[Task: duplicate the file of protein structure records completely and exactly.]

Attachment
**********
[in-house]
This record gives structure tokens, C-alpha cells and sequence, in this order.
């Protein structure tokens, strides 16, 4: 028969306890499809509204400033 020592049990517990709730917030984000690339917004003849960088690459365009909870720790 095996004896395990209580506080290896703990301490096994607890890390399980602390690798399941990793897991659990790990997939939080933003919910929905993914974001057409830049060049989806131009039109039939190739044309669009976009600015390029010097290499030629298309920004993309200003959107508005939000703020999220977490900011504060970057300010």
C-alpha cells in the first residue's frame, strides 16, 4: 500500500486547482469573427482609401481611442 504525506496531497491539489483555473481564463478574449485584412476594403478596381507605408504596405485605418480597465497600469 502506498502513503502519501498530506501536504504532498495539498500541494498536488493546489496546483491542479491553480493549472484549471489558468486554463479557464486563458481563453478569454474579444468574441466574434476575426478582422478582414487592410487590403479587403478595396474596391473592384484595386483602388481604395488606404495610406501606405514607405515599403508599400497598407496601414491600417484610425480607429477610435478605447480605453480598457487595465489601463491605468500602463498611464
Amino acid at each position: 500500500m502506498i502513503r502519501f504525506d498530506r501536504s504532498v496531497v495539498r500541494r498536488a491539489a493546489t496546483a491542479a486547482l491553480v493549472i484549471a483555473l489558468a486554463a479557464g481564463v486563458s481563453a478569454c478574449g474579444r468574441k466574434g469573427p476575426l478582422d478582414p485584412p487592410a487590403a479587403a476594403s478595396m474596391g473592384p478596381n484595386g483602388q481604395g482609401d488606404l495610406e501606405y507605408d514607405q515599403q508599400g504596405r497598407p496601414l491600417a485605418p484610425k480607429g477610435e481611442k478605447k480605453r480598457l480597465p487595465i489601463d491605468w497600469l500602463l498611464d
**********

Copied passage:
[in-house]
This record gives structure tokens, C-alpha cells and sequence, in this order.
């Protein structure tokens, strides 16, 4: 028969306890499809509204400033 020592049990517990709730917030984000690339917004003849960088690459365009909870720790 095996004896395990209580506080290896703990301490096994607890890390399980602390690798399941990793897991659990790990997939939080933003919910929905993914974001057409830049060049989806131009039109039939190739044309669009976009600015390029010097290499030629298309920004993309200003959107508005939000703020999220977490900011504060970057300010």
C-alpha cells in the first residue's frame, strides 16, 4: 500500500486547482469573427482609401481611442 504525506496531497491539489483555473481564463478574449485584412476594403478596381507605408504596405485605418480597465497600469 502506498502513503502519501498530506501536504504532498495539498500541494498536488493546489496546483491542479491553480493549472484549471489558468486554463479557464486563458481563453478569454474579444468574441466574434476575426478582422478582414487592410487590403479587403478595396474596391473592384484595386483602388481604395488606404495610406501606405514607405515599403508599400497598407496601414491600417484610425480607429477610435478605447480605453480598457487595465489601463491605468500602463498611464
Amino acid at each position: 500500500m502506498i502513503r502519501f504525506d498530506r501536504s504532498v496531497v495539498r500541494r498536488a491539489a493546489t496546483a491542479a486547482l491553480v493549472i484549471a483555473l489558468a486554463a479557464g481564463v486563458s481563453a478569454c478574449g474579444r468574441k466574434g469573427p476575426l478582422d478582414p485584412p487592410a487590403a479587403a476594403s478595396m474596391g473592384p478596381n484595386g483602388q481604395g482609401d488606404l495610406e501606405y507605408d514607405q515599403q508599400g504596405r497598407p496601414l491600417a485605418p484610425k480607429g477610435e481611442k478605447k480605453r480598457l480597465p487595465i489601463d491605468w497600469l500602463l498611464d